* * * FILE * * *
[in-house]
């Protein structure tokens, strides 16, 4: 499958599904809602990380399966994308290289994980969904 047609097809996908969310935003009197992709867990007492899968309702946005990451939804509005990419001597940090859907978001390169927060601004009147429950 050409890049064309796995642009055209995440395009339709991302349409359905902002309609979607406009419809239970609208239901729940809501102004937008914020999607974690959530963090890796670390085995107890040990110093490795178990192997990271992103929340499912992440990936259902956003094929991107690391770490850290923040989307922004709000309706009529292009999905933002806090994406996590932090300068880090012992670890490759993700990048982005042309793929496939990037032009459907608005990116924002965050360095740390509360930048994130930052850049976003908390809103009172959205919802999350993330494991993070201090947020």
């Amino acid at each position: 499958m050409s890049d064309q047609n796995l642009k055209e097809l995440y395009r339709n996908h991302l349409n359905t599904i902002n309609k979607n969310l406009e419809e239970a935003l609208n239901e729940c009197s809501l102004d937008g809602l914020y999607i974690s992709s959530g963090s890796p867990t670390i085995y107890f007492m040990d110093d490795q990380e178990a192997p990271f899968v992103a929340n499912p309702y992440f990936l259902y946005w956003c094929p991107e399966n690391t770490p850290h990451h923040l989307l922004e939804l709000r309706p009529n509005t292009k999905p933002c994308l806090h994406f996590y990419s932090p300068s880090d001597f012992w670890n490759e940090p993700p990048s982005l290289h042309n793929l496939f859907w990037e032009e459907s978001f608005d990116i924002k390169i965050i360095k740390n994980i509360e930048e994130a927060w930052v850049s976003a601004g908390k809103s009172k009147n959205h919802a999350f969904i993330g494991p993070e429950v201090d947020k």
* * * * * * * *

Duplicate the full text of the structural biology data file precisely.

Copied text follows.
[in-house]
């Protein structure tokens, strides 16, 4: 499958599904809602990380399966994308290289994980969904 047609097809996908969310935003009197992709867990007492899968309702946005990451939804509005990419001597940090859907978001390169927060601004009147429950 050409890049064309796995642009055209995440395009339709991302349409359905902002309609979607406009419809239970609208239901729940809501102004937008914020999607974690959530963090890796670390085995107890040990110093490795178990192997990271992103929340499912992440990936259902956003094929991107690391770490850290923040989307922004709000309706009529292009999905933002806090994406996590932090300068880090012992670890490759993700990048982005042309793929496939990037032009459907608005990116924002965050360095740390509360930048994130930052850049976003908390809103009172959205919802999350993330494991993070201090947020």
């Amino acid at each position: 499958m050409s890049d064309q047609n796995l642009k055209e097809l995440y395009r339709n996908h991302l349409n359905t599904i902002n309609k979607n969310l406009e419809e239970a935003l609208n239901e729940c009197s809501l102004d937008g809602l914020y999607i974690s992709s959530g963090s890796p867990t670390i085995y107890f007492m040990d110093d490795q990380e178990a192997p990271f899968v992103a929340n499912p309702y992440f990936l259902y946005w956003c094929p991107e399966n690391t770490p850290h990451h923040l989307l922004e939804l709000r309706p009529n509005t292009k999905p933002c994308l806090h994406f996590y990419s932090p300068s880090d001597f012992w670890n490759e940090p993700p990048s982005l290289h042309n793929l496939f859907w990037e032009e459907s978001f608005d990116i924002k390169i965050i360095k740390n994980i509360e930048e994130a927060w930052v850049s976003a601004g908390k809103s009172k009147n959205h919802a999350f969904i993330g494991p993070e429950v201090d947020k």